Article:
- the court took a narrow view of good faith requiring the parties to be “faithful to the parties’ agreed common purpose”. The court decided that such a requirement would not apply to a shareholders’ agreement in the absence of express wording to the contrary. The court also held that even if it did, the current shareholders’ agreement did not create a valid “agreement” to entrench the two directors in the absence of an obligation on the shareholders not to vote to remove the directors
- the court took a narrow view of good faith requiring the parties to deal “fairly and openly”. Applied specifically to the facts of the current case, the court decided that the majority shareholders were not under any procedural duty with respect to director removal beyond that set out in CA 2006, ss 168 and 169
the court rejected that a duty of good faith required the majority shareholders to “have regard to the interests of the [minority shareholders] in some undefined way over and above any requirements that would be imposed on shareholders to have regard to the interests of the company”.
Why is this important?
This case signals a step change in the court’s approach to good faith clauses with less reliance on a set formula and more emphasis on interpretation based on the commercial context and facts.
It means that parties wishing to rely on a good faith clause need to state clearly what they are trying to achieve. In this case, for example, the parties would have likely needed to explicitly agree in the shareholders’ agreement not to vote to remove the directors.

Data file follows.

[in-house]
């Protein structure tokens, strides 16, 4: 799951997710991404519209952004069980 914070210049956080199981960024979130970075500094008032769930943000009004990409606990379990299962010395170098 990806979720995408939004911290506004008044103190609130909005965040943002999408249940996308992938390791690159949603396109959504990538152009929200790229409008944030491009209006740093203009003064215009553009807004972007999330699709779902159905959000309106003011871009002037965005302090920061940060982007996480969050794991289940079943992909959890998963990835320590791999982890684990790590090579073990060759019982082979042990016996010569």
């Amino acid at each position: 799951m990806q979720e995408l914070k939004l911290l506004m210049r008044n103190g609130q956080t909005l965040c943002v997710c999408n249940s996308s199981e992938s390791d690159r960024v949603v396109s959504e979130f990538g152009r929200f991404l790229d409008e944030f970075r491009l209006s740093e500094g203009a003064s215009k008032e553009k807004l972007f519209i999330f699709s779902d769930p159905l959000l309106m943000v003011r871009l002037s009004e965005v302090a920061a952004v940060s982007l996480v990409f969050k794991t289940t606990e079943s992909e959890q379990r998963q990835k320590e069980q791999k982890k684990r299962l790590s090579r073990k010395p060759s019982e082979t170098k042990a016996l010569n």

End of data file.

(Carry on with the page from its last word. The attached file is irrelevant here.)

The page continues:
Any practical tips?
Ideally, include specific standalone obligations that reflect the commercial deal, as this avoids the uncertainty of good faith duties, the scope of which will depend on the particular commercial context and facts (and how these are applied by the court).
If good faith obligations are included, think about good faith in the context of the specific agreement. Be prescriptive about what amounts to a duty of good faith, including express examples of what positive action might be required to satisfy it and in what circumstances.
“Good faith” can mean all of the following: acting with honesty and integrity, a duty to cooperate or disclose information, stopping a party from taking a particular action or requiring a party to give up its commercial interests in favour of the other party. If parties wish to introduce a requirement to deal “openly and fairly” with each other, it may be worth introducing an explicit requirement for one party to be consulted before certain decisions are taken.
Good faith doesn’t have to be dealt with in a “good faith” section of the contract, it may be dealt with in the wording of other clauses in the contract.
Bear in mind when negotiating a contract that, in certain circumstances, it will be advisable to expressly exclude the contractual duty of good faith.